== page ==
How I came by the book
When I heard that Lisa Messenger’s latest book was about to come about a couple of months ago (via Instagram, of course), I was stoked! I waited eagerly because I’d read several of her other books and had loved them (Risk and Resilience probably my favourite so far). When I learned it had been released, I went to several bookstores to buy the book. However, to my disappointment, I couldn’t find it! (I told her about this when I saw her face to face, too.)
Then I attended an event organised by Frankly Co where Lisa was speaking. I had never seen Lisa speak live before so I thought, why not? I wasn’t disappointed – it was a really nice event where I learned more about the women (from Frankly Co) who are working towards creating a women and children friendly co-working space in Sydney. I also heard a number of inspirational women speakers. And – to my excitement – copies of Work From Wherever were available at the event and were free! So, I grabbed myself a copy and got it signed by Lisa.
All of Lisa Messenger’s books are easy-to-read and very pleasant books. They are jam-packed with inspiration and positive energy. It is, ironically, a great book to read while you are travelling, whether or fun or work – or, as Lisa would recommend – both!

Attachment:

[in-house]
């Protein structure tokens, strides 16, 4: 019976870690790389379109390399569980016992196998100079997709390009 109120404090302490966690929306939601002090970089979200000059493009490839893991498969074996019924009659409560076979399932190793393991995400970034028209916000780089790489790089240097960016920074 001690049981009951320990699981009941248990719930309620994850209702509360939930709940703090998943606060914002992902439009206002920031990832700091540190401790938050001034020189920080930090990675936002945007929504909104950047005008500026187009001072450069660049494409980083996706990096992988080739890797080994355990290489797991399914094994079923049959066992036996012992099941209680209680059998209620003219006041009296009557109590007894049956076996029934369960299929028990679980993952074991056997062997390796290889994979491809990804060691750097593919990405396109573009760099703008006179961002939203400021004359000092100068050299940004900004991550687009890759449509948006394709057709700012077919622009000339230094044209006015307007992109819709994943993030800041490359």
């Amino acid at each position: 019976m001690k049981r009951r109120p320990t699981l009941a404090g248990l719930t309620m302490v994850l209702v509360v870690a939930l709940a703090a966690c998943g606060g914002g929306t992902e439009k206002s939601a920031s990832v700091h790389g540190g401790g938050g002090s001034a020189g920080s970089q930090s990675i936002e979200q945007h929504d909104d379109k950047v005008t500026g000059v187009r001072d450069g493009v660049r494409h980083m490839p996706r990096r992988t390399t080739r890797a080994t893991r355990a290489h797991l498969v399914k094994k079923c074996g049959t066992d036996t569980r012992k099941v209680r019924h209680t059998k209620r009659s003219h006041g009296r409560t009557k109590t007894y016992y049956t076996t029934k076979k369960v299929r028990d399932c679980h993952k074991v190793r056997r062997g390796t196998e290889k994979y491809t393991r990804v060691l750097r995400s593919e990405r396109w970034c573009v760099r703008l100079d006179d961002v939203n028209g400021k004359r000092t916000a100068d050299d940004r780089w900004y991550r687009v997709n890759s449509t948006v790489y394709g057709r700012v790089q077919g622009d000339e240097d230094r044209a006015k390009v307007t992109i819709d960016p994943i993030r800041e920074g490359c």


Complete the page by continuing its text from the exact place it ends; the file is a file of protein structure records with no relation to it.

There isn’t much of a plot to this book as it falls in the self-development/business motivation genre. Lisa, does however, take the reader into the possibilities of working online, whether or not you’re travelling whilst you do so. She also highlights how to make it work, referencing several apps that make the digital nomad’s life easier.
She also discusses the changes she made in order to decentralise Collective Hub.
Lisa is the main character of the book. She refers to other entrepreneurs often. The book also contains quotes and interviews with several entrepreneurs, business owners, and digital nomads.
Pop Culture and Themes
If I had to pinpoint a single theme in this book, I would say it is ‘freedom’. Lisa really focuses on the freedom of choice, the freedom to work in a format that is most conducive to productivity and growth and the freedom to be location independent in work.
She highlights that millennials have come to expect a level of remote work as part of the job description, and if it isn’t, they are willing to fight for it.
There are a lot of other themes discussed in Work From Wherever, such as business building, inspiration, and the art of collaboration (which she goes into much more detail in her other book, Daring and Disruptive).
If you’re interested in remote work and travelling while you work, or are looking for some friendly inspiration and a pleasant travel book, I recommend Work From Wherever.
I give Work From Wherever 8/10.